The Skinny on Thin Content

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Many factors contribute to a website’s ranking in a search engine. That’s where SEO strategies come in so you can get a leg up on the competition. We want to make sure that your hard work is smack dab in the first page of Google search results, right?

One of the key components in achieving Google search domination–I mean, high search rankings is to have good content. Yes, you can implement a variety of SEO tactics like making sure your page loads quickly and that you use relevant keywords, but what’s the point of optimizing when the content you are optimizing for is of low-quality.

Before you get mad at me, Google agrees with my sentiment. Their goal is “to give people the most relevant answers to their queries as quickly as possible” with their search engine. So on February of 2011, they released Google Panda in the U.S.

Nothing is more frustrating than getting irrelevant and spammy pages in your results. The Panda algorithm was Google’s solution to combat this problem by lowering the rankings of entire sites, not just pages, with poor content.

What is low-quality content?

In order to avoid being penalized by the algorithm, it’s best to know what Google considers “bad content.” “Bad content” has less to do with your personal opinions, like the think piece you wrote on the moral decay of millennials due to their high rates of avocado toast consumption and obsession with taking pictures of said avocado toast, and more about the actual content quality.

Low-quality content can mean many things, but these are some of the more common factors of poor content.

  • Duplicate content
  • Plagiarized or scraped (copied) content
  • Doorway pages
  • Auto-generated content
  • Pages saturated with advertisements

But what is thin content precisely?

Thin content is content that doesn’t address a searcher’s query whether that be plagiarized content, not well-written, too short, or just not informative as a whole. It’s content that adds little value.

Now that we have a general idea of the kind of content that Google doesn’t really like, what makes for good content? Personally, I like to ask myself these questions when I’m creating content myself such as this blog post.

  • Is the content relevant and of value to the reader?
  • Is it robust and thorough?
  • Does it have any grammar, spelling, and factual errors?
  • Does the website look trustworthy?
  • Did I utilize keywords seamlessly?

Remember, the goal is to be of value to the searcher. Keep these points in mind when creating future content.

But what about existing thin content on your website?

These are several courses of action you can take when dealing with thin content: add more information, replace existing content with fresh, relevant information, or remove it altogether. The option that is best for your content is up to your discretion.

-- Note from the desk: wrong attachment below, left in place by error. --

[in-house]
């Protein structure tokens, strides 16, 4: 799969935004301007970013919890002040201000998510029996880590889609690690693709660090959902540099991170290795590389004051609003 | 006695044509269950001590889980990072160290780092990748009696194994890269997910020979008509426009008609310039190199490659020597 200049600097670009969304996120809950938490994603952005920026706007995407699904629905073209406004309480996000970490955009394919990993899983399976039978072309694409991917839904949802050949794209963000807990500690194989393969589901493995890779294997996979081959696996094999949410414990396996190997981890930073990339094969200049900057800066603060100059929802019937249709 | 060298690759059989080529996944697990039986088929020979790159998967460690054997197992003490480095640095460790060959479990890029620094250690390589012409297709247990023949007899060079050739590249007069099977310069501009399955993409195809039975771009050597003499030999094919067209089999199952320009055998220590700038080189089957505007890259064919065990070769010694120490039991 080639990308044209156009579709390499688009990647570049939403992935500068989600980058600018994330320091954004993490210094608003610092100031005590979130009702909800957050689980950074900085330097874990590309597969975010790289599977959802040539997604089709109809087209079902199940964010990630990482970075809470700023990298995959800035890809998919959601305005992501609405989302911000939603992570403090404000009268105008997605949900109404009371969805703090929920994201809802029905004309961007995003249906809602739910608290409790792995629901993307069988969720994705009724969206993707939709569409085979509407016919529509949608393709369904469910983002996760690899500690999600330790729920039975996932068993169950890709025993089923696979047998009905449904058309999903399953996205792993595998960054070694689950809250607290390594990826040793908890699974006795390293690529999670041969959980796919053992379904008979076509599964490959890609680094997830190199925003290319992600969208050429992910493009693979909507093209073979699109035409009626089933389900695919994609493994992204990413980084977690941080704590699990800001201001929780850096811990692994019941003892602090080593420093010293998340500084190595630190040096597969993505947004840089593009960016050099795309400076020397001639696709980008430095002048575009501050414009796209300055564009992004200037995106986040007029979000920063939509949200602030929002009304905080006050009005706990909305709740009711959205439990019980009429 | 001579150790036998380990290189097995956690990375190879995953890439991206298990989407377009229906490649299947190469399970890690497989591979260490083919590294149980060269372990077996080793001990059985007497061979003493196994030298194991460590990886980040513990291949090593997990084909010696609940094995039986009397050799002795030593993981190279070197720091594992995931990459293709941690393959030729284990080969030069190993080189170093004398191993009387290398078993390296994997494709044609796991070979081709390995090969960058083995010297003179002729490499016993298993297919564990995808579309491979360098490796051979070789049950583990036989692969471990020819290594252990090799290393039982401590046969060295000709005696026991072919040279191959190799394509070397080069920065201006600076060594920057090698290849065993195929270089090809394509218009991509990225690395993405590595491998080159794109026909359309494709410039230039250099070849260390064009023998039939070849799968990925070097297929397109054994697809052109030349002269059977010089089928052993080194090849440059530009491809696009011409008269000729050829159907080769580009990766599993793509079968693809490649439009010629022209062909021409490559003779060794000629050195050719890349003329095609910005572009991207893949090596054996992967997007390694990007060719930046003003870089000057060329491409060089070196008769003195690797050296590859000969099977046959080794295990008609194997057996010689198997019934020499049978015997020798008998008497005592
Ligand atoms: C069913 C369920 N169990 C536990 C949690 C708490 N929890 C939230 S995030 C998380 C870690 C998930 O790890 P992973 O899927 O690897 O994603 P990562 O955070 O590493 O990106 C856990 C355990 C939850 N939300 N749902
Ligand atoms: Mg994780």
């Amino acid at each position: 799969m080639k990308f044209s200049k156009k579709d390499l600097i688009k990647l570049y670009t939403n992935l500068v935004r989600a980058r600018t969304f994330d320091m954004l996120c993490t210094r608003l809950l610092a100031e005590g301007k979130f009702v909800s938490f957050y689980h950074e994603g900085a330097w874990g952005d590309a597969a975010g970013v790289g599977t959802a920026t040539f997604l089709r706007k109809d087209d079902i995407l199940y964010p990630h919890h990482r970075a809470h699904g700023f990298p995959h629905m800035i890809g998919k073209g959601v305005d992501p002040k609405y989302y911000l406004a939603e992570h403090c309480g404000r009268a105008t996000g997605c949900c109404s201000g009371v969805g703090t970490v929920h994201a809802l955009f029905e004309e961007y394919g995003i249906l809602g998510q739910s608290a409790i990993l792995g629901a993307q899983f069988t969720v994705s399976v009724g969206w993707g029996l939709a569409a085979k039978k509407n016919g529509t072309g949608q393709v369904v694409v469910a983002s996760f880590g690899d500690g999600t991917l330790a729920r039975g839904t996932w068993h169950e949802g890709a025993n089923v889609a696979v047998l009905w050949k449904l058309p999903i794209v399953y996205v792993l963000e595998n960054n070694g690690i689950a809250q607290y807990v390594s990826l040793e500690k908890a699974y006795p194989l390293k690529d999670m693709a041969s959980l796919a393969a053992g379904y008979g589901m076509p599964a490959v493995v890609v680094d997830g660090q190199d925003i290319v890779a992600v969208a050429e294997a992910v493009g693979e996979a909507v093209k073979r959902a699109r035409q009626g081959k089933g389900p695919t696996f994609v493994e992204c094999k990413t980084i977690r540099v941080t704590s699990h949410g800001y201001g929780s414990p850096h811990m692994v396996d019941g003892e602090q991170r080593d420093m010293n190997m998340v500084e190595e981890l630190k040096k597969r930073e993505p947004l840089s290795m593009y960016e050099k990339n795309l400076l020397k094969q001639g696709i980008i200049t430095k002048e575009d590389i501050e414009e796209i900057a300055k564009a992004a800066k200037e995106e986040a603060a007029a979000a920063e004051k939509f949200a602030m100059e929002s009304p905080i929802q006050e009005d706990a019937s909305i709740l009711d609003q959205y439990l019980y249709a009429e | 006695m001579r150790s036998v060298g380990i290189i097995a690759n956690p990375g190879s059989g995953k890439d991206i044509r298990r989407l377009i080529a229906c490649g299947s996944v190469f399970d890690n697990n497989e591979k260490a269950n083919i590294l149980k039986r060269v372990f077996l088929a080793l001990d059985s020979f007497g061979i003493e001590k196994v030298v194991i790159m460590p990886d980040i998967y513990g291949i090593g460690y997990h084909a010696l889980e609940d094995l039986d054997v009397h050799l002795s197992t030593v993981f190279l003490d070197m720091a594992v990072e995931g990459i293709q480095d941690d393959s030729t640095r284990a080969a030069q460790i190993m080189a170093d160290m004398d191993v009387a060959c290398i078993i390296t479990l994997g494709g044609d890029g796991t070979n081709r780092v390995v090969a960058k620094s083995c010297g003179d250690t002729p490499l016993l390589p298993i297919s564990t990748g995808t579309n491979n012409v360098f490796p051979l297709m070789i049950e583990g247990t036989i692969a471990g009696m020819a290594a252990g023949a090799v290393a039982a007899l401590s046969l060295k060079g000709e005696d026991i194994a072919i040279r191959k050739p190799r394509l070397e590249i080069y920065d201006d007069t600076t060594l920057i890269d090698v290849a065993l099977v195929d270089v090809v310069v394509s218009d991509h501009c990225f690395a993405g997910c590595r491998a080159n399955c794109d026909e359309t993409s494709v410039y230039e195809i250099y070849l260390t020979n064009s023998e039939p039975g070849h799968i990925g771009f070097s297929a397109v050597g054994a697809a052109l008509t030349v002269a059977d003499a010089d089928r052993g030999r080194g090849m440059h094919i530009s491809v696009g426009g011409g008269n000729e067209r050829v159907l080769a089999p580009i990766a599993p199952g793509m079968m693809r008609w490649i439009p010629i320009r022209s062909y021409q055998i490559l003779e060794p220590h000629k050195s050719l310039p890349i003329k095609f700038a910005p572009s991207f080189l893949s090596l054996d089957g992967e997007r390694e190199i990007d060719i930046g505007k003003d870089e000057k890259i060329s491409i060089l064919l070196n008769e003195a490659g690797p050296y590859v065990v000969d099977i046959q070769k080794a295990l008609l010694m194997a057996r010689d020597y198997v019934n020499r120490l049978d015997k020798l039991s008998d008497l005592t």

Add More Information

According to Forbes, a good word count to shoot for is 300 words because you’ll be ranked. However, we recommend at least 500 words because it allows you to expand on ideas.

If you find yourself having the issue of being below optimal word count and want to keep your existing content, add more to what you currently have!

Add more details or explain your points more in depth. Have you talked about different perspectives? You can also describe your points more thoroughly. However you want to expand on your content, just make sure that it’s relevant to the topic of your page.

Replace Existing Information with Fresh, Relevant Content

You took a look at your website and found that it needed an overhaul. If the information you presented was a bit sad-looking, I recommend to replace it with newly-created content.

There is an advantage to this option because maybe you have new insight on the topic at hand and got better at writing. Have you also improved your graphic making skills and can create more eye-catching images to go with your brand-spanking new content? Use this skills to make eye catching visuals. Did you learn how to optimize your content better? Now’s the time to apply it.

Remove Thin Content Altogether

Say you took a look at what you already have and determined that doing the first two suggestions would be a waste of time. That’s fair!

Goodbyes aren’t always a bad thing. Especially since you’re equipped with more knowledge on thin content, you can make sure that you don’t have to bid adieu ever again.


Now that you got the skinny on thin content, go forth and make that unique and relevant content! It’s not easy, and it might be time consuming. But, it’ll be worth it in the long run when Google sees your site is as valuable as you think it is.


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